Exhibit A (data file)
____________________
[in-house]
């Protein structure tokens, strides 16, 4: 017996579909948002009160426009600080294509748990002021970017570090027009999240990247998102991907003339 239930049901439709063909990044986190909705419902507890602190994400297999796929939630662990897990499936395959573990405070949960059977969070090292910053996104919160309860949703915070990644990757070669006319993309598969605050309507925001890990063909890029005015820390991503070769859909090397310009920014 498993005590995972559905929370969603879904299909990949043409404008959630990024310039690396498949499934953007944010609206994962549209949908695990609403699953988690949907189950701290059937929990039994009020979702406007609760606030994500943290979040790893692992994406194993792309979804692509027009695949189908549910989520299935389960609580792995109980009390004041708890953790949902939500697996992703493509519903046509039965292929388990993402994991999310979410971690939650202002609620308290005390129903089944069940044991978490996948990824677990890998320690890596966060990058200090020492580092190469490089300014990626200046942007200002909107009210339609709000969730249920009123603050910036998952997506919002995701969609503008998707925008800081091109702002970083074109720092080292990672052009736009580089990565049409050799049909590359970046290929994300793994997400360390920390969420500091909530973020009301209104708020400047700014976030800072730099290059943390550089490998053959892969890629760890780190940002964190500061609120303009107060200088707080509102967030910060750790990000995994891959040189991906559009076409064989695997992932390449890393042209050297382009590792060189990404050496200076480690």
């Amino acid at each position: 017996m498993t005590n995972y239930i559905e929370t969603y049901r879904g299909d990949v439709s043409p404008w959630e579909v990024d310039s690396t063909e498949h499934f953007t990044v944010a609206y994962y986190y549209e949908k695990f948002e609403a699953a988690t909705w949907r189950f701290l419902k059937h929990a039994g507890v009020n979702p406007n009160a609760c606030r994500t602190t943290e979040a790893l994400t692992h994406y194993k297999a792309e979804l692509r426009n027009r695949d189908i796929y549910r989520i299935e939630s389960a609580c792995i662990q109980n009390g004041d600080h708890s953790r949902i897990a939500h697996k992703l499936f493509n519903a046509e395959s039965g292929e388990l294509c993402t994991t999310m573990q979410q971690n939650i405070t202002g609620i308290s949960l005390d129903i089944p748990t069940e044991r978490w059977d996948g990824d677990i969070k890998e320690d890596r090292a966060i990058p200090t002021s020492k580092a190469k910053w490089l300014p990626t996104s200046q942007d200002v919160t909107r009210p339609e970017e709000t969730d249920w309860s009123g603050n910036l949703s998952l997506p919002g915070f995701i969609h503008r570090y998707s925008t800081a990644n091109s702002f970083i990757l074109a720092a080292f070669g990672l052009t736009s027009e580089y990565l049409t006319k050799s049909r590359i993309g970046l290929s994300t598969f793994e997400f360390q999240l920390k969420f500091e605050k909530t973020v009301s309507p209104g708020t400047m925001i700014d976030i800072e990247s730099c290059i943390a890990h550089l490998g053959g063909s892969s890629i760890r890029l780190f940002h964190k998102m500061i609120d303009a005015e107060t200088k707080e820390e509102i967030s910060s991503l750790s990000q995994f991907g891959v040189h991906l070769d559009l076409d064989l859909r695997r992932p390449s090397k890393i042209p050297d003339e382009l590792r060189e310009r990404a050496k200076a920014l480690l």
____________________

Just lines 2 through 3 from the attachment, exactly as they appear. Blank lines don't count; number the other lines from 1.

């Protein structure tokens, strides 16, 4: 017996579909948002009160426009600080294509748990002021970017570090027009999240990247998102991907003339 239930049901439709063909990044986190909705419902507890602190994400297999796929939630662990897990499936395959573990405070949960059977969070090292910053996104919160309860949703915070990644990757070669006319993309598969605050309507925001890990063909890029005015820390991503070769859909090397310009920014 498993005590995972559905929370969603879904299909990949043409404008959630990024310039690396498949499934953007944010609206994962549209949908695990609403699953988690949907189950701290059937929990039994009020979702406007609760606030994500943290979040790893692992994406194993792309979804692509027009695949189908549910989520299935389960609580792995109980009390004041708890953790949902939500697996992703493509519903046509039965292929388990993402994991999310979410971690939650202002609620308290005390129903089944069940044991978490996948990824677990890998320690890596966060990058200090020492580092190469490089300014990626200046942007200002909107009210339609709000969730249920009123603050910036998952997506919002995701969609503008998707925008800081091109702002970083074109720092080292990672052009736009580089990565049409050799049909590359970046290929994300793994997400360390920390969420500091909530973020009301209104708020400047700014976030800072730099290059943390550089490998053959892969890629760890780190940002964190500061609120303009107060200088707080509102967030910060750790990000995994891959040189991906559009076409064989695997992932390449890393042209050297382009590792060189990404050496200076480690």
């Amino acid at each position: 017996m498993t005590n995972y239930i559905e929370t969603y049901r879904g299909d990949v439709s043409p404008w959630e579909v990024d310039s690396t063909e498949h499934f953007t990044v944010a609206y994962y986190y549209e949908k695990f948002e609403a699953a988690t909705w949907r189950f701290l419902k059937h929990a039994g507890v009020n979702p406007n009160a609760c606030r994500t602190t943290e979040a790893l994400t692992h994406y194993k297999a792309e979804l692509r426009n027009r695949d189908i796929y549910r989520i299935e939630s389960a609580c792995i662990q109980n009390g004041d600080h708890s953790r949902i897990a939500h697996k992703l499936f493509n519903a046509e395959s039965g292929e388990l294509c993402t994991t999310m573990q979410q971690n939650i405070t202002g609620i308290s949960l005390d129903i089944p748990t069940e044991r978490w059977d996948g990824d677990i969070k890998e320690d890596r090292a966060i990058p200090t002021s020492k580092a190469k910053w490089l300014p990626t996104s200046q942007d200002v919160t909107r009210p339609e970017e709000t969730d249920w309860s009123g603050n910036l949703s998952l997506p919002g915070f995701i969609h503008r570090y998707s925008t800081a990644n091109s702002f970083i990757l074109a720092a080292f070669g990672l052009t736009s027009e580089y990565l049409t006319k050799s049909r590359i993309g970046l290929s994300t598969f793994e997400f360390q999240l920390k969420f500091e605050k909530t973020v009301s309507p209104g708020t400047m925001i700014d976030i800072e990247s730099c290059i943390a890990h550089l490998g053959g063909s892969s890629i760890r890029l780190f940002h964190k998102m500061i609120d303009a005015e107060t200088k707080e820390e509102i967030s910060s991503l750790s990000q995994f991907g891959v040189h991906l070769d559009l076409d064989l859909r695997r992932p390449s090397k890393i042209p050297d003339e382009l590792r060189e310009r990404a050496k200076a920014l480690l």